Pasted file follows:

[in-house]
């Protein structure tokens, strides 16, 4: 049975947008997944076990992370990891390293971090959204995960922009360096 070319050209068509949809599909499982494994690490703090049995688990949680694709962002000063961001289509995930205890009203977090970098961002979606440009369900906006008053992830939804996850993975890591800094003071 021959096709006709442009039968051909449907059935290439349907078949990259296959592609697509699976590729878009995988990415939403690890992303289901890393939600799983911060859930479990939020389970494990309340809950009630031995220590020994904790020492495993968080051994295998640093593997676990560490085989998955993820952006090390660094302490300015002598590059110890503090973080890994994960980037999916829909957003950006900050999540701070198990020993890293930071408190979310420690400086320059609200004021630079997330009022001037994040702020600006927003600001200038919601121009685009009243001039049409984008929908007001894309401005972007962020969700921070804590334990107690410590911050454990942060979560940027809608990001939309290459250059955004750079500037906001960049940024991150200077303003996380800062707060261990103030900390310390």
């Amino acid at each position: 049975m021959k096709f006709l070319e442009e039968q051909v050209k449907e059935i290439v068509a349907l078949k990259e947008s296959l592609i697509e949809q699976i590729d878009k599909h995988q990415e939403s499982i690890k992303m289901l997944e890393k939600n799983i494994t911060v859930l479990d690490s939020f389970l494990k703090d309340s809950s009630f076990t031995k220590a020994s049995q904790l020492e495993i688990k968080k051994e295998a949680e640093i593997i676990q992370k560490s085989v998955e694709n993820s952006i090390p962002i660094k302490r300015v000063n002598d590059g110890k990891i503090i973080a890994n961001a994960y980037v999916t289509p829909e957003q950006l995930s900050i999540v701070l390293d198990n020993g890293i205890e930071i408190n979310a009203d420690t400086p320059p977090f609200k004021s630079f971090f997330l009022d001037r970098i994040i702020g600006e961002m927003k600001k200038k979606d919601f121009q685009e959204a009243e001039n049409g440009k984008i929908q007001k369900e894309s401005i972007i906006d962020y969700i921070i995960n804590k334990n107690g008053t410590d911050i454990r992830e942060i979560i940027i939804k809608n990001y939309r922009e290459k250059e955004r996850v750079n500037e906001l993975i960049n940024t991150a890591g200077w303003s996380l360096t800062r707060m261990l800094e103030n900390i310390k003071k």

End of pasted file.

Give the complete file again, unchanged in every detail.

[in-house]
């Protein structure tokens, strides 16, 4: 049975947008997944076990992370990891390293971090959204995960922009360096 070319050209068509949809599909499982494994690490703090049995688990949680694709962002000063961001289509995930205890009203977090970098961002979606440009369900906006008053992830939804996850993975890591800094003071 021959096709006709442009039968051909449907059935290439349907078949990259296959592609697509699976590729878009995988990415939403690890992303289901890393939600799983911060859930479990939020389970494990309340809950009630031995220590020994904790020492495993968080051994295998640093593997676990560490085989998955993820952006090390660094302490300015002598590059110890503090973080890994994960980037999916829909957003950006900050999540701070198990020993890293930071408190979310420690400086320059609200004021630079997330009022001037994040702020600006927003600001200038919601121009685009009243001039049409984008929908007001894309401005972007962020969700921070804590334990107690410590911050454990942060979560940027809608990001939309290459250059955004750079500037906001960049940024991150200077303003996380800062707060261990103030900390310390």
């Amino acid at each position: 049975m021959k096709f006709l070319e442009e039968q051909v050209k449907e059935i290439v068509a349907l078949k990259e947008s296959l592609i697509e949809q699976i590729d878009k599909h995988q990415e939403s499982i690890k992303m289901l997944e890393k939600n799983i494994t911060v859930l479990d690490s939020f389970l494990k703090d309340s809950s009630f076990t031995k220590a020994s049995q904790l020492e495993i688990k968080k051994e295998a949680e640093i593997i676990q992370k560490s085989v998955e694709n993820s952006i090390p962002i660094k302490r300015v000063n002598d590059g110890k990891i503090i973080a890994n961001a994960y980037v999916t289509p829909e957003q950006l995930s900050i999540v701070l390293d198990n020993g890293i205890e930071i408190n979310a009203d420690t400086p320059p977090f609200k004021s630079f971090f997330l009022d001037r970098i994040i702020g600006e961002m927003k600001k200038k979606d919601f121009q685009e959204a009243e001039n049409g440009k984008i929908q007001k369900e894309s401005i972007i906006d962020y969700i921070i995960n804590k334990n107690g008053t410590d911050i454990r992830e942060i979560i940027i939804k809608n990001y939309r922009e290459k250059e955004r996850v750079n500037e906001l993975i960049n940024t991150a890591g200077w303003s996380l360096t800062r707060m261990l800094e103030n900390i310390k003071k």